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Publisher's Summary

Man’s struggle against the sea is a theme that has created some of the world’s most exciting stories. Now, in the tradition of Moby Dick comes a New York Times best seller destined to become a modern classic. Written by journalist Sebastian Junger, The Perfect Storm combines an intimate portrait of a small fishing crew with fascinating scientific data about boats and weather systems. In late October, North Atlantic seas are unpredictable. Still, one last good swordfish catch is a chance to start the winter with a fat wallet. As Captain Billy Tyne steers his 72-foot longboat Andrea Gail toward the Grand Banks, growing weather fronts are moving toward the same waters. The Andrea Gail is sailing into the storm of the century, one with 100 mile per hour winds and waves cresting over 110 feet. As each man on the boat faces this ultimate foe, Sebastian Junger gives the account an immediacy that fills The Perfect Storm with suspense and authenticity. Narrator Richard M. Davidson’s reading adds further drama to this unforgettable sea adventure. An interview with the author concludes the audiobook.

©1997 Sebastian Junger (P)1998 Recorded Books

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What listeners say about The Perfect Storm

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Fact is better than Fiction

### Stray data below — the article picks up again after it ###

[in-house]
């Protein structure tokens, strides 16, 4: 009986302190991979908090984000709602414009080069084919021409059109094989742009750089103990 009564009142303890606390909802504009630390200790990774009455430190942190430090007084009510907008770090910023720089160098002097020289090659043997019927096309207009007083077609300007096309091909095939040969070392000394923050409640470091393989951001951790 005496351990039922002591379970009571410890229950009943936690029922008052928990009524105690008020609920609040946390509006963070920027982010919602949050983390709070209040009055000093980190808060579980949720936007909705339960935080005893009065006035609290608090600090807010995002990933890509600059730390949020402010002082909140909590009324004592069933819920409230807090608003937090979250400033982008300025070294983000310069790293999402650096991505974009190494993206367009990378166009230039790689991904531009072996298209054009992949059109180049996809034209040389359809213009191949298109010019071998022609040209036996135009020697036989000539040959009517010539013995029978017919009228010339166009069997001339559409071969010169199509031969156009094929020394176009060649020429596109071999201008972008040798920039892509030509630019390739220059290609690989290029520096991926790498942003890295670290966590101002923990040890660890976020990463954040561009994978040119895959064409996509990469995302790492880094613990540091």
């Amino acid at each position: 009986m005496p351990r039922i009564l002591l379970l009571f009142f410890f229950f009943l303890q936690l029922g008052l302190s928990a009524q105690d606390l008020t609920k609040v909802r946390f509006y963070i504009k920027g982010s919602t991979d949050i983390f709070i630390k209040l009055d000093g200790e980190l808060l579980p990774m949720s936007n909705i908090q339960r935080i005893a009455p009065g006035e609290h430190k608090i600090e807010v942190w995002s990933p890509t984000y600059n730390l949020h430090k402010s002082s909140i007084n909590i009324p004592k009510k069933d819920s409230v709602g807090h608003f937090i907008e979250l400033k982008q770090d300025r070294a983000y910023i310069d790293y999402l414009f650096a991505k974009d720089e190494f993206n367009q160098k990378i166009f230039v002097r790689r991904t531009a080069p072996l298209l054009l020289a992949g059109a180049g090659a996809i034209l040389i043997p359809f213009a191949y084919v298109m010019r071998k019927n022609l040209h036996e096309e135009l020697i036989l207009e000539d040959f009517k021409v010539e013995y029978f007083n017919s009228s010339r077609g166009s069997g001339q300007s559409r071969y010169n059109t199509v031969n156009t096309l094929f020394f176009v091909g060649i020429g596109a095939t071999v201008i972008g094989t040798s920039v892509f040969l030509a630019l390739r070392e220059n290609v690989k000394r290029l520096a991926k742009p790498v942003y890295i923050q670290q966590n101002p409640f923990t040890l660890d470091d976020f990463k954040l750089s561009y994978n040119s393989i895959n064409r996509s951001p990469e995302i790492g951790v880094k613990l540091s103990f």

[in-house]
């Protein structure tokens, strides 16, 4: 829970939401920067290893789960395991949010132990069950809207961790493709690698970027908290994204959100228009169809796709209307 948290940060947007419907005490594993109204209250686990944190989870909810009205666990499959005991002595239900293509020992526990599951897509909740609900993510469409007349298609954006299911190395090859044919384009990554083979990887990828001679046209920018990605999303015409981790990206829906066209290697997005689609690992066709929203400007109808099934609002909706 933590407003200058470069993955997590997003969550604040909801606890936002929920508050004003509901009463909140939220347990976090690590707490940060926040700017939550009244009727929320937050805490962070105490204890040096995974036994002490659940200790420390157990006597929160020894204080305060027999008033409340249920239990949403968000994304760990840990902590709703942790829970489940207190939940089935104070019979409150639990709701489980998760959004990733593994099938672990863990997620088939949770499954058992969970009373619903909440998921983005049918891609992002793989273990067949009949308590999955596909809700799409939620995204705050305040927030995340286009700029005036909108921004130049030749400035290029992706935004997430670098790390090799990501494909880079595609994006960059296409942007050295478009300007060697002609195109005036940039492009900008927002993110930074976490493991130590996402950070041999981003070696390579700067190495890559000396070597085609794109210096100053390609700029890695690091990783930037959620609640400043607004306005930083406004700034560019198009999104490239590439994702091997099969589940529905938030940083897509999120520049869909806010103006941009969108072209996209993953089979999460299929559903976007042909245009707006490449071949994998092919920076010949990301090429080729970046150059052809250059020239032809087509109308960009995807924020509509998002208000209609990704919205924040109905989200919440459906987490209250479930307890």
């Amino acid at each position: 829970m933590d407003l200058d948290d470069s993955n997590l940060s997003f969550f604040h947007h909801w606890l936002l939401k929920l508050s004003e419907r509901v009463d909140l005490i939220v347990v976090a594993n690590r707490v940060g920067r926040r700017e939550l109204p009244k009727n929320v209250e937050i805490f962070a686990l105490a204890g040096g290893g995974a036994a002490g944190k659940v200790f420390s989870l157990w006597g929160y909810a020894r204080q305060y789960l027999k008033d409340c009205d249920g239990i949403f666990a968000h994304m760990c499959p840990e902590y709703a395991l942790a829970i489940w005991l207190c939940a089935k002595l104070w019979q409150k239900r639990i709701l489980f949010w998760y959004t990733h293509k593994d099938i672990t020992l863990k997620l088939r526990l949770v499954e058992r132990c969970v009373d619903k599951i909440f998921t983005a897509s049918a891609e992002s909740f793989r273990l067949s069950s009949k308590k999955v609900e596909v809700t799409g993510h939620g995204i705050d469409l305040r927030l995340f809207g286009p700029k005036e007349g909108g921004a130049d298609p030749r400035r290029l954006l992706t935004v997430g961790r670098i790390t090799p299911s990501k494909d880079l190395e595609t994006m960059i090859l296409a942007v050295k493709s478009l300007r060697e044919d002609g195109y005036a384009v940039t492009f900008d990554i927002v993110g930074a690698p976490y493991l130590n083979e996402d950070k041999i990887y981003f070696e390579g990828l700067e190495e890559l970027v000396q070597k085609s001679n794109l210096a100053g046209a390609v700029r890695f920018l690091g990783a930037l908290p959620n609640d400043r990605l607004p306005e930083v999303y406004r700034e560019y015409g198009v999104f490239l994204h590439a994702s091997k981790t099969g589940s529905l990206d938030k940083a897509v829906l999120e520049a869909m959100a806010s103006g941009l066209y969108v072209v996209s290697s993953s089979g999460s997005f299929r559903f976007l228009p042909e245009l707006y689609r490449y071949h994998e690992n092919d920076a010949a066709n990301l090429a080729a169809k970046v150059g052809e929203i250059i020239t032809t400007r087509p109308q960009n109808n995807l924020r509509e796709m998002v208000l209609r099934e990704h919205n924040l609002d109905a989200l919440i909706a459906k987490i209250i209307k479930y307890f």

Any additional comments?

My favorite thing about Sebastian Junger's book "The Perfect Storm" was that it wasn't fictionalized in any way, which can make the task of reconstructing the last few days of six men on a fishing vessel very difficult. But through a thoughtful examination of the events on and off of the Andrea Gail, Junger recreates the gripping story of what happened in late October 1991. It was known as the Perfect Storm - a freak meteorological marriage of two weather events that culminated in wave heights over 100 feet, sustained winds of 75mph, and over $200 million in damage along the eastern seaboard.

Great narration and an interesting, hair-raising story.

22 people found this helpful

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Great story, better than the movie

This is one of the few books I have listened to several times because it is so well researched and the narrator is excellent! Jungar did a great job with this story and it will always be one of the classic true stories.

16 people found this helpful

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Puts The Movie In The Shade Without A Doubt!

I will never look at the fish on my plate in the same way again. Of course I am sure that that logically we are fully aware of how our fish gets from the ocean to our kitchens however personally I live in my own 'La la land' as my personal fisherman is the yellow PVC clad Gorton's fisherman.

I really wish that I had read the book before seeing the movie as no matter how much I tried the movie kept on 'popping up' into my head. However I did try and listen to it with more of a 'blank canvas attitude'.

What a superb read. Not only a story of brave men, the people who love them and their sad fate but interspersed with so much information as to how these types of natural disasters occur.